Many people in the Dayton area have retirement plans. Some have wealth stored in 401(k)s or other self-contribution plans, which have become more and more common in the private sector over the recent decades. However, employees in the area may also be entitled to a pension. Military members frequently receive pensions after their careers, and others in the civil service and other government jobs, as well as a handful of employees in private business, may also draw pensions.
Just a part of good financial housekeeping, even a happily married Ohioan will want to understand the basics of how to put a value on a pension. Pensions are quite a bit tougher to evaluate since they are a promise of an income stream at a future date. There are therefore a number of factors one must consider in order to estimate the lump sum present value of a pension.
This usually will require the help of a financial expert and, in the case of a divorce or separation, a legal professional who understands the nuances of property division. While obviously the value of a pension can vary from case to case, many people may be quite surprised to learn that their retirement pension is worth hundreds of thousands or even millions of dollars.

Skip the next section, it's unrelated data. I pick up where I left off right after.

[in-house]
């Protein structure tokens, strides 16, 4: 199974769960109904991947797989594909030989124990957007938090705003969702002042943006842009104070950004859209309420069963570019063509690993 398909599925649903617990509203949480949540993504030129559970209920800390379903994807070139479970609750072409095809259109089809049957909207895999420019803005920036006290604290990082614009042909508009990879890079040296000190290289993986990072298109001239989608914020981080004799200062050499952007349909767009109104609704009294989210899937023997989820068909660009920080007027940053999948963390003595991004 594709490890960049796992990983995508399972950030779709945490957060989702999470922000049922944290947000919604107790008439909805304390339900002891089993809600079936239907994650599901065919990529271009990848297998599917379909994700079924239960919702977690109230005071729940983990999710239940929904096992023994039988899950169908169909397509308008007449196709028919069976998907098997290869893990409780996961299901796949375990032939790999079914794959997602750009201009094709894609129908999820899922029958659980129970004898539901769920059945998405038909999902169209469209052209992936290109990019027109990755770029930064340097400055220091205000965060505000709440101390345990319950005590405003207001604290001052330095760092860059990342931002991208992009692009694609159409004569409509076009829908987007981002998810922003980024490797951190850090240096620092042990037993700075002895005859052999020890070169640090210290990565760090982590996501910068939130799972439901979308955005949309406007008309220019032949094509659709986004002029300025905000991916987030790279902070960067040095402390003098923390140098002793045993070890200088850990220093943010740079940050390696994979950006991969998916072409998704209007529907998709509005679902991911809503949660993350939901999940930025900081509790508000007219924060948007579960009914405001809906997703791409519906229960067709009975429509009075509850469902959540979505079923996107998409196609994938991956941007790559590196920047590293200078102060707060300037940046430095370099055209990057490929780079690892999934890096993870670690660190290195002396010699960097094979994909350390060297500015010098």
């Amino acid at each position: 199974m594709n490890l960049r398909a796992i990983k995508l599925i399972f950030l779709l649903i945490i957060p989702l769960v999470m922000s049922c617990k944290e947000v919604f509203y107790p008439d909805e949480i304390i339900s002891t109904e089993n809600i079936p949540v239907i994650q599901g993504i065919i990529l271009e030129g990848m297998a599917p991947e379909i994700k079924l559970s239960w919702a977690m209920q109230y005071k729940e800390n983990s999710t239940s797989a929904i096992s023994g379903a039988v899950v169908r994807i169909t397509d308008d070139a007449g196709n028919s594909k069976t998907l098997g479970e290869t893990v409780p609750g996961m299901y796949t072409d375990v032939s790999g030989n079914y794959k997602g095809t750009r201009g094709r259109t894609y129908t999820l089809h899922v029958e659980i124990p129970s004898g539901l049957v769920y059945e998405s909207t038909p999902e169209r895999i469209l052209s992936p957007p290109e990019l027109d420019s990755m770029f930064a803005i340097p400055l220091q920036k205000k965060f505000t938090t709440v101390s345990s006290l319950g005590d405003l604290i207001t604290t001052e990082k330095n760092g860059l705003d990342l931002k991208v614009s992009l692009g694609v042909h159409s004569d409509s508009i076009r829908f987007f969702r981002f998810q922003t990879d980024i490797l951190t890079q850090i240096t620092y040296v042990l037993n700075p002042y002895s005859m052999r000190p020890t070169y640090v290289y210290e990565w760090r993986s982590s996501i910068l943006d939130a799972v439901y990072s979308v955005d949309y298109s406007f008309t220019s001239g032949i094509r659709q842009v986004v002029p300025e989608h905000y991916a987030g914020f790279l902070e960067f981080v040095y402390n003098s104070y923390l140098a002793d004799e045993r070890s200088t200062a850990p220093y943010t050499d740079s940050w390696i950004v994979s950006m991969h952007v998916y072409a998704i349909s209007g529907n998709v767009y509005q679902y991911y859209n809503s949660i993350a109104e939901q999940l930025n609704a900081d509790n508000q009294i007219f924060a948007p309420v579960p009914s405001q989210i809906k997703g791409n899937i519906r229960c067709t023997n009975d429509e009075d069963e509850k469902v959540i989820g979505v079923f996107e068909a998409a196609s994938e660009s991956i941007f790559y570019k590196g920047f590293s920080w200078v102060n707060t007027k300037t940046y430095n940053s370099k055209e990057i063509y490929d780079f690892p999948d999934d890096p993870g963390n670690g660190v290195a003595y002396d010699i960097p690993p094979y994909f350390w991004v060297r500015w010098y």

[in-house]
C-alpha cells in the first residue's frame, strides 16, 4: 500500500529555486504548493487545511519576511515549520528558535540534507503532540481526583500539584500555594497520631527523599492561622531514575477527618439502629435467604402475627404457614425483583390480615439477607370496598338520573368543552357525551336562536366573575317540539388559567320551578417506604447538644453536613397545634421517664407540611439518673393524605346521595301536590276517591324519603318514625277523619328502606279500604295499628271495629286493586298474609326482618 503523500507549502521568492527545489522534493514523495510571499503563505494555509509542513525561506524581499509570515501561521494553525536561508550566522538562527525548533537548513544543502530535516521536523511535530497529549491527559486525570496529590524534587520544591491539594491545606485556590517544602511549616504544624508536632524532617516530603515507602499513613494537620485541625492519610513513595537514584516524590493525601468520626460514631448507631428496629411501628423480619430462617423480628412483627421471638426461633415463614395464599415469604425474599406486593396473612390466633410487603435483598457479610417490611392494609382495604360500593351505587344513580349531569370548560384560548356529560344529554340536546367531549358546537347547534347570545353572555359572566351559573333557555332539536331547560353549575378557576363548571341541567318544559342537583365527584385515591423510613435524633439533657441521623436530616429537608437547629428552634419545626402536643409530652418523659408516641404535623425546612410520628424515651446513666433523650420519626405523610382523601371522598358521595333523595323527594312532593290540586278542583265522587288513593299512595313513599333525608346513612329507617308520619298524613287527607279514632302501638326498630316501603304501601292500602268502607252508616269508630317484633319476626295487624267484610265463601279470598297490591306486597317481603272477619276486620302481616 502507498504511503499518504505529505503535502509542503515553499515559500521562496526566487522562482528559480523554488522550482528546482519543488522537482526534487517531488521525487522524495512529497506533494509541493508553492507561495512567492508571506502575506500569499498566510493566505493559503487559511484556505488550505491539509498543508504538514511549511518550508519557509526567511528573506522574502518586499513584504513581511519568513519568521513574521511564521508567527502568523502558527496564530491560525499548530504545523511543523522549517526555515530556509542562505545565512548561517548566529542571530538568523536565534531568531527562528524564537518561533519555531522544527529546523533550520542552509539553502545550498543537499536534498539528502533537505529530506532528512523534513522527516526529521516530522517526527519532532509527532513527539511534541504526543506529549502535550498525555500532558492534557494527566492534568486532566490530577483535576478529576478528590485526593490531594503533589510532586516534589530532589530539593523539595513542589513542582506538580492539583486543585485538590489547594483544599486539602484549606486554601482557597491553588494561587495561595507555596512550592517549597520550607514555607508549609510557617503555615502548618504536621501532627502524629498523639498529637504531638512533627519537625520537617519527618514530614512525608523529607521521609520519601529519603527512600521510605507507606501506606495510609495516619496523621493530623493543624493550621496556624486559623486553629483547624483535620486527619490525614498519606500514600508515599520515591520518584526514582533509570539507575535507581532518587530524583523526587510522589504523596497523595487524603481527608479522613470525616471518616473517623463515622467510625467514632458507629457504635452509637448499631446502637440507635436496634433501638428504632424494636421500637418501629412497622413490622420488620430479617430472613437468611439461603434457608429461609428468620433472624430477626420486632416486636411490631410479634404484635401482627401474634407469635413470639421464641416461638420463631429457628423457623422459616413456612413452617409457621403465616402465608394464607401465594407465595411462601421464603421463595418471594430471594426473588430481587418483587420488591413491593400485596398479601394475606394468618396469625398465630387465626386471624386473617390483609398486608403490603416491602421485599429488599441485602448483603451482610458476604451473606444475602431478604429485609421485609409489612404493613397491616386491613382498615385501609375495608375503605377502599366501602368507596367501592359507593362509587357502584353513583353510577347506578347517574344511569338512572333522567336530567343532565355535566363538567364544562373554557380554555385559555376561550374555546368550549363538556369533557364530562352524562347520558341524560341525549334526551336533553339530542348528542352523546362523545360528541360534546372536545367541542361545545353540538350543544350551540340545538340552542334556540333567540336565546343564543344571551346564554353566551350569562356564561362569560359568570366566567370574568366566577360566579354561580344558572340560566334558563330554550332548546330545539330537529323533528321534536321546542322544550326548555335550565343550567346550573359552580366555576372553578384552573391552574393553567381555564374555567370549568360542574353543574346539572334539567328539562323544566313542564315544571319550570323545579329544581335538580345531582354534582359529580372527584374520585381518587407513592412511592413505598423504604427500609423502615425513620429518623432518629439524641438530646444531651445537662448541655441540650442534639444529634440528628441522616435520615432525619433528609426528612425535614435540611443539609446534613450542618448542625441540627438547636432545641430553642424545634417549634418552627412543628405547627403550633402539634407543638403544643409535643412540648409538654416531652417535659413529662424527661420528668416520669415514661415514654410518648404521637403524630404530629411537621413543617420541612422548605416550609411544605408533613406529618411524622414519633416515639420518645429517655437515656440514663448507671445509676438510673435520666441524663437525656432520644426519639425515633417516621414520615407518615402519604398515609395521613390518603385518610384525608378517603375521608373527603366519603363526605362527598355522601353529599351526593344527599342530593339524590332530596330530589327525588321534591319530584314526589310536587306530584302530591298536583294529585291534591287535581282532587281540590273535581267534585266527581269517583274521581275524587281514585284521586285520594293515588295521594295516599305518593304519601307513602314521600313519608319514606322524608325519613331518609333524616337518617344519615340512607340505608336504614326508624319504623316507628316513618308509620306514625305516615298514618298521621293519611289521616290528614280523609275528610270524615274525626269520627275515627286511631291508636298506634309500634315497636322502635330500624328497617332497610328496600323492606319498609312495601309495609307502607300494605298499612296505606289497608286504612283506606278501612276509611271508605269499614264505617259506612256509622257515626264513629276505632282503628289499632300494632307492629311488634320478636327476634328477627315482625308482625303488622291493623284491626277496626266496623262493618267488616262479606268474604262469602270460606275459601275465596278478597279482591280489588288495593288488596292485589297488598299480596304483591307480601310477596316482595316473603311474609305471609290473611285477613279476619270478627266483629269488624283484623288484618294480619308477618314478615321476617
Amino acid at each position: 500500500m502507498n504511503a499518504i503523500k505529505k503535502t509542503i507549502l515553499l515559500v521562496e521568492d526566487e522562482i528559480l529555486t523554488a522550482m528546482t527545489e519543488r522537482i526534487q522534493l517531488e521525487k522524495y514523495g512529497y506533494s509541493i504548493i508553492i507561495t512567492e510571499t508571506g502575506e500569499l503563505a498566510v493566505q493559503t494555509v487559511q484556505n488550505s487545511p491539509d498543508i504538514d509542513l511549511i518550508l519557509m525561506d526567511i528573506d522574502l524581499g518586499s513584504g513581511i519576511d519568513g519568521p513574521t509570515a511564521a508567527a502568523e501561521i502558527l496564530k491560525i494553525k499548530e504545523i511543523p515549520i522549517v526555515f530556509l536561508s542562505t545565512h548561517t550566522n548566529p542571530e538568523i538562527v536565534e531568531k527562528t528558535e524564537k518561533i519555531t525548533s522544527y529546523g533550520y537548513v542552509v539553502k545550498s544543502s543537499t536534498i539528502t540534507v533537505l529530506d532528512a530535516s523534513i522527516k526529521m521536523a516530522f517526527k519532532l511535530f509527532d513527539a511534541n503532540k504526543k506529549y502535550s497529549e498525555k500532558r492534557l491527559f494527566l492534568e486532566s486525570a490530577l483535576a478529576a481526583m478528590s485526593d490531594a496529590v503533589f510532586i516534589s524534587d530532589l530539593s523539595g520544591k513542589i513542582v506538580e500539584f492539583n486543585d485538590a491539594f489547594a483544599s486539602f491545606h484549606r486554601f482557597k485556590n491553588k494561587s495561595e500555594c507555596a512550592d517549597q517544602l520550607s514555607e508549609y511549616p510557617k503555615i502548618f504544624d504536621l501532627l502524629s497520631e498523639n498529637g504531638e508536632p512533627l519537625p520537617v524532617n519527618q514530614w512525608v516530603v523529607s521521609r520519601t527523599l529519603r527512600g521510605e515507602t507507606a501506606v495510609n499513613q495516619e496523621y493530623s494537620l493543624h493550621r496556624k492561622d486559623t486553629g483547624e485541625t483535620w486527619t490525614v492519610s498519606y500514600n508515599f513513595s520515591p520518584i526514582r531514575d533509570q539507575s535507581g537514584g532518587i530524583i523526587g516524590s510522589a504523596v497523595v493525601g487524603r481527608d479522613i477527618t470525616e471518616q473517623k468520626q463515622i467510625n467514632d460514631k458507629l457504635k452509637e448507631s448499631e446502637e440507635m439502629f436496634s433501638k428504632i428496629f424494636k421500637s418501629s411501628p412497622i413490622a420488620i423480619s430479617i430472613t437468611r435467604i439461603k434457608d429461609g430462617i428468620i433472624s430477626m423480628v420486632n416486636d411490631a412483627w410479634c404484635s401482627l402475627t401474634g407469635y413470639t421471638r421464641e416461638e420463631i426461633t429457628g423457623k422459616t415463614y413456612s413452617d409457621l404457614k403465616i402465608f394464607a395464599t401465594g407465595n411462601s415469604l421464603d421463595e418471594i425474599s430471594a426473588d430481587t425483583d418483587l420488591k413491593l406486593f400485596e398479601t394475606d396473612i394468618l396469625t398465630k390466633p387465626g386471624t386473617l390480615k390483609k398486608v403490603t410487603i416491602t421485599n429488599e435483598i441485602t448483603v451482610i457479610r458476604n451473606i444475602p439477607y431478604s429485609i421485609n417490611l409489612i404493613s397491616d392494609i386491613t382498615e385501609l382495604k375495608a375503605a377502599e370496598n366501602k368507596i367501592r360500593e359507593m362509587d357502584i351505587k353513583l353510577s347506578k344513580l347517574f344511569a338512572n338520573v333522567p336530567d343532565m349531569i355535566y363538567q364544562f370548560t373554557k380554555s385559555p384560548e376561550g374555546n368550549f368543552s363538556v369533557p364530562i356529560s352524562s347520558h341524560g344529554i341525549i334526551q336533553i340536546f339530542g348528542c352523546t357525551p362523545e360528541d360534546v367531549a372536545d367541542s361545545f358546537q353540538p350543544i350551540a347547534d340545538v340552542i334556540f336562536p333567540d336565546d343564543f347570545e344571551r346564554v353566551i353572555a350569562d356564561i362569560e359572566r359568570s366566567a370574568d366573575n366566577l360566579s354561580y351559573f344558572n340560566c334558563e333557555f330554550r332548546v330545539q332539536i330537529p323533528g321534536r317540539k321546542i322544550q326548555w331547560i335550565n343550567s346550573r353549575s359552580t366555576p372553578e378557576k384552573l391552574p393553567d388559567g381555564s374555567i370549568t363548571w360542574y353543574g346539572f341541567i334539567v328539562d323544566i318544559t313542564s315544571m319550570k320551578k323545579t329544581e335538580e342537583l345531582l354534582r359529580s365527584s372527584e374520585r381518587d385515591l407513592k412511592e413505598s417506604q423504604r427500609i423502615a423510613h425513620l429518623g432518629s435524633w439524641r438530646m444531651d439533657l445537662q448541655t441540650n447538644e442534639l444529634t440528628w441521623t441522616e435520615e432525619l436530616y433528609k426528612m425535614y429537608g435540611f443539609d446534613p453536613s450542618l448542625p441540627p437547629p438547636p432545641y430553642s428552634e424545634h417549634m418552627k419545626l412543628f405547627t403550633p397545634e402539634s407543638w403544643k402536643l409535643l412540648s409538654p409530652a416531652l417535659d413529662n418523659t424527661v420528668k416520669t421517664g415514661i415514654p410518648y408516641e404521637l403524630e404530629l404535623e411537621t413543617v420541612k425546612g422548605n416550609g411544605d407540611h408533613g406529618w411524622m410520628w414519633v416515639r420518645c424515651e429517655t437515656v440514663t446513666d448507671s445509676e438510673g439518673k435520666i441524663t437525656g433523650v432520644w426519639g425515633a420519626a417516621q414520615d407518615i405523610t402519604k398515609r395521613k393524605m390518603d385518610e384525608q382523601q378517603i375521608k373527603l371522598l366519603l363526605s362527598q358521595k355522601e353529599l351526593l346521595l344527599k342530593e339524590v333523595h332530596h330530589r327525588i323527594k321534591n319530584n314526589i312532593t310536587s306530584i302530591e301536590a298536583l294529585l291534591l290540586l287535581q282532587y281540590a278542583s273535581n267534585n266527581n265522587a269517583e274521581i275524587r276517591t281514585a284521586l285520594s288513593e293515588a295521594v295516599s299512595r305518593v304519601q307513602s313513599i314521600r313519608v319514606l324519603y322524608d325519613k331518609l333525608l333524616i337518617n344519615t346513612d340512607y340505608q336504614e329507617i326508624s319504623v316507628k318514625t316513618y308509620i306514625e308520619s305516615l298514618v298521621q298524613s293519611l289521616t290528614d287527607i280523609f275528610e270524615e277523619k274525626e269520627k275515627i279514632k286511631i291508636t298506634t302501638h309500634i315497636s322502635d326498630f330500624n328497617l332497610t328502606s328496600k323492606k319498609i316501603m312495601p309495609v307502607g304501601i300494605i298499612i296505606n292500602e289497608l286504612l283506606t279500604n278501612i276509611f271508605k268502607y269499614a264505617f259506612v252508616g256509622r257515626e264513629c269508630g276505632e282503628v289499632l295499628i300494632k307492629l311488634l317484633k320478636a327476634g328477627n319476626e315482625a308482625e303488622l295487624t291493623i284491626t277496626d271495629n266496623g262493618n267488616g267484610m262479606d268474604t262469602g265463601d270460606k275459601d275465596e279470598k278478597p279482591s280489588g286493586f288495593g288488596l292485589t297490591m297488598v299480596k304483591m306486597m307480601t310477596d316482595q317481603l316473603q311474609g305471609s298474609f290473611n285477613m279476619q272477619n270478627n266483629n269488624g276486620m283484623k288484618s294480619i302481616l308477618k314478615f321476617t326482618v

But, as is the case with other property, a judge does not necessarily have to divide this amount evenly between spouses, as the goal of a court is to divide property fairly, not strictly 50-50. For instance, the court may find it relevant that one spouse acquired considerable retirement savings prior to marriage. Other legal arguments may be available to someone trying to protect his or her pension.